* Assets sold for 1.23 billion euros to Sanoma consortia
* ProSieben says to keep Nordic ops
* ProSieben shares down 1.2 pct, MDAX up 2.2 pct
* Sanoma up 1.9 percent
By Nicola Leske and Victoria Bryan
FRANKFURT, April 20 German broadcaster ProSieben PSMG_p.DE has sold its Belgian and Dutch assets for 1.23 billion euros ($1.8 billion), allowing it to pay down debt ahead of a possible exit by its owners.
ProSieben, controlled by private equity firms KKR [KKR.UL] and Permira [PERM.UL], said on Wednesday it had sold the unit to consortia led by Finnish media group Sanoma (SAA1V.HE).
Munich-based ProSieben bought SBS Broadcasting four years ago, but failed in its ambition to create a pan-European rival to RTL Group AUDK.LU.
The deal saddled the German group with debt that amounted to 3.02 billion euros by the end of 2010, and led Chief Executive Thomas Ebeling to start a strategic review.
ProSieben aims to improve its ratio of net debt to EBITDA (earnings before interest, tax, depreciation and amortisation) to 1.5-2.5 times in the short to medium term, from 3.3 times at the end of last year.
DZ Bank analyst Christoph Bast said ProSieben's high debt had prevented it from investing in the growing area of online businesses -- a sector where it can now expand.
"Furthermore the significantly lower leverage should also enhance ProSieben's position for negotiating new financial planning in 2014," said Bast, who anticipates ProSieben will reduce its net debt/EBITDA multiple to roughly 2.0 this year.
ProSieben said it has completed its strategic review, and no longer plans to sell its Nordic assets. [ID:nLDE73F010]
Silvia Quandt analyst Sonia Rabussier said while the high price was positive, there could be some disappointment that ProSieben did not sell its Nordic businesses.
ProSieben shares rose more than 2 percent in early market trade but were down 1.2 percent by 1416 GMT, while the German mid-cap index MDAX .MDAXI gained 2.2 percent. Sanoma shares were 1.9 percent higher.
Cleaning up its balance sheet is seen as a precondition to a potential exit by owners KKR and Permira.
The two private equity companies own about 88 percent of ProSieben's common shares and 18 percent of preferred shares, which lack voting rights, via investment vehicle Lavena Holding. Only the preferred stock is currently listed.
KKR and Permira are considering moves to sell out, people close to process have told Reuters. [ID:nLDE70R0X8]
"An exit process has been launched," a person familiar with ProSieben's thinking said, adding that a placement towards the end of this year was the most likely option for ProSieben as the company was too large to find a single investor.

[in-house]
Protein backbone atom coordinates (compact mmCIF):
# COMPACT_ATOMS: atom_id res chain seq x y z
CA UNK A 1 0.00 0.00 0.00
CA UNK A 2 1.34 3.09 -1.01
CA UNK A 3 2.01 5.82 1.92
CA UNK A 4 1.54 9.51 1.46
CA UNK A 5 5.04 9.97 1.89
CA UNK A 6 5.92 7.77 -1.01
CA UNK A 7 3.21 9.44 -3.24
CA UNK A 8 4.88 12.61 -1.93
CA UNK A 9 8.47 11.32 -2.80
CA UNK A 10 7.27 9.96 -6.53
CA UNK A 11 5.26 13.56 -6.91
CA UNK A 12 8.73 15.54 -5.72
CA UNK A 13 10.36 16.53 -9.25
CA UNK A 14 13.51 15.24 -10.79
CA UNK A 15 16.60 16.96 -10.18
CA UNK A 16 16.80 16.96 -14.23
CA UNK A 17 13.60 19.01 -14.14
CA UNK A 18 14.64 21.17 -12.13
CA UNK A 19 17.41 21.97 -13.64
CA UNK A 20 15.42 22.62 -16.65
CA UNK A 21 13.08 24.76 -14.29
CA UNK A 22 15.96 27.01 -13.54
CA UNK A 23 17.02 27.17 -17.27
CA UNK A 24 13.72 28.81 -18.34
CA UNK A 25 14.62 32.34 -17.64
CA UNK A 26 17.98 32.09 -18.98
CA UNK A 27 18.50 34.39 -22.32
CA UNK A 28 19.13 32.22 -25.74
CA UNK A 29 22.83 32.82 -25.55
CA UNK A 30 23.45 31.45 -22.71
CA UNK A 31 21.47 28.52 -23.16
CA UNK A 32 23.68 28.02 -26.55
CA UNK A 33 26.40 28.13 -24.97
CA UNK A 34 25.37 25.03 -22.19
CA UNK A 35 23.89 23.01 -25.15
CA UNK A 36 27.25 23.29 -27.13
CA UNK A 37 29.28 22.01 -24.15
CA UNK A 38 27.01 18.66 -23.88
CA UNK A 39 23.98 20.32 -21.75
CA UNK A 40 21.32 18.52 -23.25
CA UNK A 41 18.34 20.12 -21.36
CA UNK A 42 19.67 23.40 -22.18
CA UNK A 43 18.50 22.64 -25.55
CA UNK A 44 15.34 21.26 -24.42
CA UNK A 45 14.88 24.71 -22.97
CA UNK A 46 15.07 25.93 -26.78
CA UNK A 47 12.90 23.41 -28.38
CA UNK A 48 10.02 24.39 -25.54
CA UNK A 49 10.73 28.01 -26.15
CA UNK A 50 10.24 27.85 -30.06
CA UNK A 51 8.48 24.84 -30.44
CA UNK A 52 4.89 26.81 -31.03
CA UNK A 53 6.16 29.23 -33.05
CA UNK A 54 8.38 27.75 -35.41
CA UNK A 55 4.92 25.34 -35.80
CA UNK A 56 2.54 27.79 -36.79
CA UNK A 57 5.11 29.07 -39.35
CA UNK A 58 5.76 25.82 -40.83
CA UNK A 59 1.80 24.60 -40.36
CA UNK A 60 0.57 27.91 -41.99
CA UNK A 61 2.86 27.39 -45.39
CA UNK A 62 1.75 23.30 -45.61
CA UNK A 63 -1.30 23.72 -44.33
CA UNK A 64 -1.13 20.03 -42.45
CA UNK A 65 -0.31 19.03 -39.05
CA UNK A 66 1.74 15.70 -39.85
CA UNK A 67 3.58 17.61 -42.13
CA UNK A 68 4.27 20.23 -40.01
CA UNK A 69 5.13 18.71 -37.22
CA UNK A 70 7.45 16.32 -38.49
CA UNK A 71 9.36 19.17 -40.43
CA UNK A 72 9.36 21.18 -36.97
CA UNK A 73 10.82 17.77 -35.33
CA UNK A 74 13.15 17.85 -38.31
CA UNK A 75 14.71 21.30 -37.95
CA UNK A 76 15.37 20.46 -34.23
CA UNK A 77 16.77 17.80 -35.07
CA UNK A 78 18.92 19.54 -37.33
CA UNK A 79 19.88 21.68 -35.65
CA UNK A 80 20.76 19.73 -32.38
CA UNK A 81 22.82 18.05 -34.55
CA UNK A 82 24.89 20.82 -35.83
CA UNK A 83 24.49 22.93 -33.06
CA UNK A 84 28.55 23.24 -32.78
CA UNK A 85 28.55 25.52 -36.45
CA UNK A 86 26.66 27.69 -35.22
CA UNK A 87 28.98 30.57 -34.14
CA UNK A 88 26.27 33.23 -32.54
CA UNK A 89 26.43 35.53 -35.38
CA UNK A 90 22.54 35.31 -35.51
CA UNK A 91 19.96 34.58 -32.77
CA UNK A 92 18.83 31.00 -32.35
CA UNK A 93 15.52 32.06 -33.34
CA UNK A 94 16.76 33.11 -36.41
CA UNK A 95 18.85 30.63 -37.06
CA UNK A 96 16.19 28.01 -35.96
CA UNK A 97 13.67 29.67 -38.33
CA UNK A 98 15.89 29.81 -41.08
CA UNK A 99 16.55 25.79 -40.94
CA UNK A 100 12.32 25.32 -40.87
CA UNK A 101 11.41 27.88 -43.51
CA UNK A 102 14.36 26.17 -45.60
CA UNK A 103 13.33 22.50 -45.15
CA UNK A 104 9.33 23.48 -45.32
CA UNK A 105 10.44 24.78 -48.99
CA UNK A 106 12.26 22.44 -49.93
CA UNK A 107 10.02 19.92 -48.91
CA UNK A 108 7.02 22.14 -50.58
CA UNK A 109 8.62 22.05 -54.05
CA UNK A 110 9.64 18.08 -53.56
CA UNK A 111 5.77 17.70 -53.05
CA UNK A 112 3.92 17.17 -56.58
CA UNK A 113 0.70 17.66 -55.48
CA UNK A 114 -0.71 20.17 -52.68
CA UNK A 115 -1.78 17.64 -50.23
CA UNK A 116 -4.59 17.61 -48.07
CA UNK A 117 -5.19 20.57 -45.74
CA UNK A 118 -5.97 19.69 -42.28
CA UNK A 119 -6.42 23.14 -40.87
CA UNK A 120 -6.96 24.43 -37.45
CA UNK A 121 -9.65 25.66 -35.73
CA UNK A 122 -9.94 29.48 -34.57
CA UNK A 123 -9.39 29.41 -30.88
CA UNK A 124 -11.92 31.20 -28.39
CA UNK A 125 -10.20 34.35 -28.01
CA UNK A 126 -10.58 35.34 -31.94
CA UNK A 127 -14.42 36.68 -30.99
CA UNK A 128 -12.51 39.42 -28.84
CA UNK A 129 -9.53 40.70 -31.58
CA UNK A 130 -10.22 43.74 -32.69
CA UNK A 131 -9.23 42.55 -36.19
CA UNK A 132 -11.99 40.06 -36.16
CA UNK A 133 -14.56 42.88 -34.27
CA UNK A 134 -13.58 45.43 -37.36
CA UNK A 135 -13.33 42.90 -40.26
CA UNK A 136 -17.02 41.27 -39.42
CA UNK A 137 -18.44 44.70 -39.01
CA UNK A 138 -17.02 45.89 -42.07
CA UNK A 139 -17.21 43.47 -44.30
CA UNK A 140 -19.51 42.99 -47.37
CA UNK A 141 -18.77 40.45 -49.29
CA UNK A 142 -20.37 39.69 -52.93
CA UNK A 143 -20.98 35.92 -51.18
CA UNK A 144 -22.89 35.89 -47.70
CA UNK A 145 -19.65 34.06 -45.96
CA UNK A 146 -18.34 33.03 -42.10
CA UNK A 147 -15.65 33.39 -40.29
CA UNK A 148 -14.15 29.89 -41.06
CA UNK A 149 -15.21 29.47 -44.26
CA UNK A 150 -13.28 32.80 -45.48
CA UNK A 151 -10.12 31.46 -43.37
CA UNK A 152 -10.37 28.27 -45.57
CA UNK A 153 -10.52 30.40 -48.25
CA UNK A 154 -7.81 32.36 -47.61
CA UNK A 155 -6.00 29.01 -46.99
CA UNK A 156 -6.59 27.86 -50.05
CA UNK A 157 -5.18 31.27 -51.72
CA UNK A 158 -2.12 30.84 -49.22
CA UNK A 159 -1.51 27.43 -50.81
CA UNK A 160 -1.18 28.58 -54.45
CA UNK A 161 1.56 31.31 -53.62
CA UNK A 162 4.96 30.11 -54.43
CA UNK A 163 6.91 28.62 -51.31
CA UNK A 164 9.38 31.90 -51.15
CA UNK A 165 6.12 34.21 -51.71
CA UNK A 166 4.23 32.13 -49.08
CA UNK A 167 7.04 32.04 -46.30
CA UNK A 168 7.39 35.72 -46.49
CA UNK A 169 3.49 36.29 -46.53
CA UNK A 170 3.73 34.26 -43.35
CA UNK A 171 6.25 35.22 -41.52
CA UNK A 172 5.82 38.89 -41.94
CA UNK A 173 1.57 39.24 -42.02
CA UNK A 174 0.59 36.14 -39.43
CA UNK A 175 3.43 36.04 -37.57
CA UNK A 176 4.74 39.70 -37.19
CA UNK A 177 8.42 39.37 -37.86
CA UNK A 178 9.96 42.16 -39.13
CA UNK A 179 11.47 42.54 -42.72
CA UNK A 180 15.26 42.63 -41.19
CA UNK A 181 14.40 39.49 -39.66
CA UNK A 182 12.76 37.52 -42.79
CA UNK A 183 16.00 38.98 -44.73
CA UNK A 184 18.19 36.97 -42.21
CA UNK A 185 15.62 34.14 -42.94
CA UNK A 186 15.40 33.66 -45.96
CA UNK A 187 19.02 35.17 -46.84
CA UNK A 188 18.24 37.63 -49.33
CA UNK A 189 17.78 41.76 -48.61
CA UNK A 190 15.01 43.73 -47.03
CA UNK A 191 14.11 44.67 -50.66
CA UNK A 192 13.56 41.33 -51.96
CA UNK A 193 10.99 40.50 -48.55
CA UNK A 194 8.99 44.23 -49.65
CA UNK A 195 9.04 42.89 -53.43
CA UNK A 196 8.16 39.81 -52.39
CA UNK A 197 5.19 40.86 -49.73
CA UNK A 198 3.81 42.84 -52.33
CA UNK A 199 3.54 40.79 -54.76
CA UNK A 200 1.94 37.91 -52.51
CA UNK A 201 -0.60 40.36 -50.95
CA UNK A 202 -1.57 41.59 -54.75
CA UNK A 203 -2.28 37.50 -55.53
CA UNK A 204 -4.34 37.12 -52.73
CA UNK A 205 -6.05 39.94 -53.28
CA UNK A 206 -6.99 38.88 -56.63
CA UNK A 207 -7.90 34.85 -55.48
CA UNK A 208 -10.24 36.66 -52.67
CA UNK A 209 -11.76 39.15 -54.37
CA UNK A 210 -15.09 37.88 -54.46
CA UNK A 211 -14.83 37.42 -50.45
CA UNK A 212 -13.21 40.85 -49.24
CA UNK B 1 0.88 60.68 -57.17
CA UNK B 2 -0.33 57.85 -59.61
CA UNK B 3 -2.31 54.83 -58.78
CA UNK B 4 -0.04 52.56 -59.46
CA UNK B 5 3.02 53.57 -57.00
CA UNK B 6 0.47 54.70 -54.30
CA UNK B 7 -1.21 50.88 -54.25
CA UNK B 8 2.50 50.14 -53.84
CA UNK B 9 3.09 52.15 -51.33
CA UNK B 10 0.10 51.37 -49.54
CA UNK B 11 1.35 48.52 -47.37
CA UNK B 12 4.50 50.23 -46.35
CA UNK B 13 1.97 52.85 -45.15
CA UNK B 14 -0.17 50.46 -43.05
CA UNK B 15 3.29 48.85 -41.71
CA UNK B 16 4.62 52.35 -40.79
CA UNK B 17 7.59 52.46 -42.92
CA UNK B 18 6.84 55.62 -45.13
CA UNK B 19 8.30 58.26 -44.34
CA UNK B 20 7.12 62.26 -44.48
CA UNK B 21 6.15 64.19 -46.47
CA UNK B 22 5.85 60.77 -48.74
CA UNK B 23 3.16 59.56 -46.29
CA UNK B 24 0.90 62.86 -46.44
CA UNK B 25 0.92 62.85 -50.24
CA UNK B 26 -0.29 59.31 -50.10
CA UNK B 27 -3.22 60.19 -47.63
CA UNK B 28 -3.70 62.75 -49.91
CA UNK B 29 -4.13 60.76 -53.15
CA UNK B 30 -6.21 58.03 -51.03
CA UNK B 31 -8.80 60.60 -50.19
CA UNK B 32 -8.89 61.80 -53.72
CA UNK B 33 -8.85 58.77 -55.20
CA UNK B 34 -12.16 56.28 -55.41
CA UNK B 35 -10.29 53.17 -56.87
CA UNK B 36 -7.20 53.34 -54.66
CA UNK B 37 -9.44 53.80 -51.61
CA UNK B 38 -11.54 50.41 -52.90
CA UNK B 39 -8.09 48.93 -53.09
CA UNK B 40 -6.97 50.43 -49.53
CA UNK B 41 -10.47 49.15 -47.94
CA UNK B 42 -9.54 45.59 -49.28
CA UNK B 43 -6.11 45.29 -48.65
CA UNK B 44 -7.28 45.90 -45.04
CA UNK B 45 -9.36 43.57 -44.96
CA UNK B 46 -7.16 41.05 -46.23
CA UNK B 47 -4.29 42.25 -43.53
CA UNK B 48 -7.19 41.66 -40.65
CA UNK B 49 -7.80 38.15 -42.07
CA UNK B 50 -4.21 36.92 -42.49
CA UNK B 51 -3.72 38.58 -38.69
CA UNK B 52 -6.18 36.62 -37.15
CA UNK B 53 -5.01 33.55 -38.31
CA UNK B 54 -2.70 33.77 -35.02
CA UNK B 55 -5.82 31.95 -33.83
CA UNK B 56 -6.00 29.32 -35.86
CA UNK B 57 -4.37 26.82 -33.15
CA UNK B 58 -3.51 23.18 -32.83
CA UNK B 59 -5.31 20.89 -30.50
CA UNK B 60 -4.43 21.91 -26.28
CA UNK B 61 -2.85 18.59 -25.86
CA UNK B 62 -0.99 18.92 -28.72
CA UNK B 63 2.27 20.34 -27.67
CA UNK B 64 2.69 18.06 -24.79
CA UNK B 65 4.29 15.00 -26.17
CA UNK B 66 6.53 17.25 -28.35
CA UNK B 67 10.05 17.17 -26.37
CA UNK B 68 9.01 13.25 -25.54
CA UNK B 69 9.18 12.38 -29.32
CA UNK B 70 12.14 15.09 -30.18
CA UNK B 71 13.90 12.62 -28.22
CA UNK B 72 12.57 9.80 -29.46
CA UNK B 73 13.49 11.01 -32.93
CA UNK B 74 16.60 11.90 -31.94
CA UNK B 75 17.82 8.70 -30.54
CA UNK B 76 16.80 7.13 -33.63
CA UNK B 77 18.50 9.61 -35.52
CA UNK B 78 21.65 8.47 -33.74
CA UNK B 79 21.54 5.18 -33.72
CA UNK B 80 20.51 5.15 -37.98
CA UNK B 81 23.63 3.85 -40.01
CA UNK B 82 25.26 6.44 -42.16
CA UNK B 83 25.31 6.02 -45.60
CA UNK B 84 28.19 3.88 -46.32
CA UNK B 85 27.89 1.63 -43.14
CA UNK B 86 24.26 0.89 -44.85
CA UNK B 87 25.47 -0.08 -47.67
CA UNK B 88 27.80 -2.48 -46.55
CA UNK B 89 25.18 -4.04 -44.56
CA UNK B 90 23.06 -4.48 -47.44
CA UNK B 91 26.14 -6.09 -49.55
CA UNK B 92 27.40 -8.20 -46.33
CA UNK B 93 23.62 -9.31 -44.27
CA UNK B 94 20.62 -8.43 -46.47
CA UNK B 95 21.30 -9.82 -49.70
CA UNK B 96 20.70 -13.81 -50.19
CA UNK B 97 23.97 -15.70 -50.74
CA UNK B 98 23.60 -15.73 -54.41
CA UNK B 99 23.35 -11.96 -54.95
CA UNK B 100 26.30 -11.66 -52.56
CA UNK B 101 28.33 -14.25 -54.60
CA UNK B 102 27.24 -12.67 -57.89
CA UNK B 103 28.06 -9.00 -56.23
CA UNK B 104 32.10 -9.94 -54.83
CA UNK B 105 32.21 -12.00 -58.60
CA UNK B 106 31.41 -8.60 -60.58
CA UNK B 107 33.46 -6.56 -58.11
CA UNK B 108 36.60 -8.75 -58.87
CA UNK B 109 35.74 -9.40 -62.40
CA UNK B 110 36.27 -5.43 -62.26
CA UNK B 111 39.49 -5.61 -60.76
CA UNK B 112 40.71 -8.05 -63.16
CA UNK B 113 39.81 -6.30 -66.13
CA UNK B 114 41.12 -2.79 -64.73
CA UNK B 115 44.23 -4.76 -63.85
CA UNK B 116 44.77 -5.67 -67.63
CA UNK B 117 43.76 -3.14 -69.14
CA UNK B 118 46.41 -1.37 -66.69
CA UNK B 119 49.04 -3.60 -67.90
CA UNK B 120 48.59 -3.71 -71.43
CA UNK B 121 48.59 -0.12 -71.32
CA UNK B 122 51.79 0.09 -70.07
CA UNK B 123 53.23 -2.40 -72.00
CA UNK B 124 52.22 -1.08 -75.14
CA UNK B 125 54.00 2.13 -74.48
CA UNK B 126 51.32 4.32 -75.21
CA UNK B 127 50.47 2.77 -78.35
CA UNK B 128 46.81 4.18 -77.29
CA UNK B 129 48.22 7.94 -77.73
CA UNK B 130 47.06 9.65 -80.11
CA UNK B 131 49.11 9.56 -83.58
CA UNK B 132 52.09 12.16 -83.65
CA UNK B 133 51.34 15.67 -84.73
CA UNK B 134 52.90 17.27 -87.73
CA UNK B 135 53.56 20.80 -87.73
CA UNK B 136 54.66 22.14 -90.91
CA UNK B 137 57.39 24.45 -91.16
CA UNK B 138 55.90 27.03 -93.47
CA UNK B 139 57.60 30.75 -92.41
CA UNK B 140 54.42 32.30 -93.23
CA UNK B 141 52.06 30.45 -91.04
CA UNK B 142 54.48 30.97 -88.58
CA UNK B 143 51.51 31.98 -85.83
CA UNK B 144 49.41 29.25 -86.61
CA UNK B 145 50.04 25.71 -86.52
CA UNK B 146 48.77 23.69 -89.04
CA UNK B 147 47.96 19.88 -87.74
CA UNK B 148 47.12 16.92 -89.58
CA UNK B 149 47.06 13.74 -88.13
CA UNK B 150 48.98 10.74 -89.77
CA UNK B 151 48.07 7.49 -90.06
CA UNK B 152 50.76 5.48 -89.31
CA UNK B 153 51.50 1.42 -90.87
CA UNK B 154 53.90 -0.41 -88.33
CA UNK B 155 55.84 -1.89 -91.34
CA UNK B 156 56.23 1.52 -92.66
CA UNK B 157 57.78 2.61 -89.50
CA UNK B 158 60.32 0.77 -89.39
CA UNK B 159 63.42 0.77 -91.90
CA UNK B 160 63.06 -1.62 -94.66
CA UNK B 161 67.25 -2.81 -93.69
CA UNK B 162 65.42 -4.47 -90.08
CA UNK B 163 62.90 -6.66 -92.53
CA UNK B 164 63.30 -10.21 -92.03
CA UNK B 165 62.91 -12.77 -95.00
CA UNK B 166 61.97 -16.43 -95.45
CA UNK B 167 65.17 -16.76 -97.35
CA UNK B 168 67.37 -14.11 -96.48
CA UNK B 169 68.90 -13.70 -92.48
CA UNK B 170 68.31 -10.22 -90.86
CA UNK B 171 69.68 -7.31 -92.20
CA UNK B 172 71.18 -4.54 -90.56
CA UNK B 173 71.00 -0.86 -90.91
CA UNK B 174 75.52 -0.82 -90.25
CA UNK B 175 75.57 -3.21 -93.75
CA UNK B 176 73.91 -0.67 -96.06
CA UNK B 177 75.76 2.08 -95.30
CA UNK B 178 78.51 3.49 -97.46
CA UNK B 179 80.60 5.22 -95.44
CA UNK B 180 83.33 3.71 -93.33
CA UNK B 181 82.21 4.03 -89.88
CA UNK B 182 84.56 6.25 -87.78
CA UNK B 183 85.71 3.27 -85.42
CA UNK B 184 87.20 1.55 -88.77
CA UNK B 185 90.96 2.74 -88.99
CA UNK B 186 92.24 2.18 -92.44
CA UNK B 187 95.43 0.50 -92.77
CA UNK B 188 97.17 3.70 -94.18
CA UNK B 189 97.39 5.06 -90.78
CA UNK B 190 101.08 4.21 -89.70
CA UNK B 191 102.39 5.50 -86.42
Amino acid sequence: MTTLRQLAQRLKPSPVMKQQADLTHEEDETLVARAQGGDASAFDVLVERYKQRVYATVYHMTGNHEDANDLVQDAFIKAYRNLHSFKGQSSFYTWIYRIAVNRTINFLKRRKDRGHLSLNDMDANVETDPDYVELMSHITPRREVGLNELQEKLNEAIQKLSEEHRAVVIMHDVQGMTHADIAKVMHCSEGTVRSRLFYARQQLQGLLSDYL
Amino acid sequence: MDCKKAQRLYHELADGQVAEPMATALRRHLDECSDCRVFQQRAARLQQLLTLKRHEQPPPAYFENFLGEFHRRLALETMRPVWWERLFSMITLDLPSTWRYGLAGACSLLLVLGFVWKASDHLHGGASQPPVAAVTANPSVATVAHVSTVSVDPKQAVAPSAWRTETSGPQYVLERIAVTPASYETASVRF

A source close to one of the owners ruled out an exit at the current price, saying a sale would depend on the development of the advertising market, which was hard to predict.
FINNS EXPAND FOOTPRINT
Sanoma's acquisitions will enable the Finnish company to expand in digital media, alongside its traditional print and cinema business.
It teamed up with Talpa, which bundles the media activities of Dutch media tycoon John de Mol, in its bid for the Dutch operations and said the acquisition would give it a leading position in the Netherlands and strengthen its Belgian business.
De Mol -- who ranks 11th on the Dutch rich list, ahead of the royal family -- created the international hit television series Big Brother in the late 1990s. He said that the deal with Sanoma would allow him to try out various new programming ideas.
Sanoma's head Eija Ailasmaa told reporters in Amsterdam she expects the deal to close in June or July following the approval of the Dutch competition authorities, and said the group had no plans for more big media takeovers in the short to medium term.
Sanoma, which publishes Finland's top daily Helsingin Sanomat and around 300 magazine titles in 13 European countries, was joined by Corelio NV and Waterman & Waterman CVA in the bid for the Belgium TV operations.
In a call with journalists, Sanoma CEO Harri-Pekka Kaukonen acknowledged that the price was high but said that "the operations are profitable, there's always some kind of premium I think it's justified".
Sanoma will also see a slight increase in operating profit this year thanks to the deal, he said.
Analysts have said the company's significant presence in Benelux markets would make it easier to turn a profit from a deal with ProSieben. [ID:nLDE7371FK] (Additional reporting by Christoph Steitz and Arno Schuetze, Gilbert Kreijger in Amsterdam; Editing by Louise Heavens) ($1=.6984 Euros)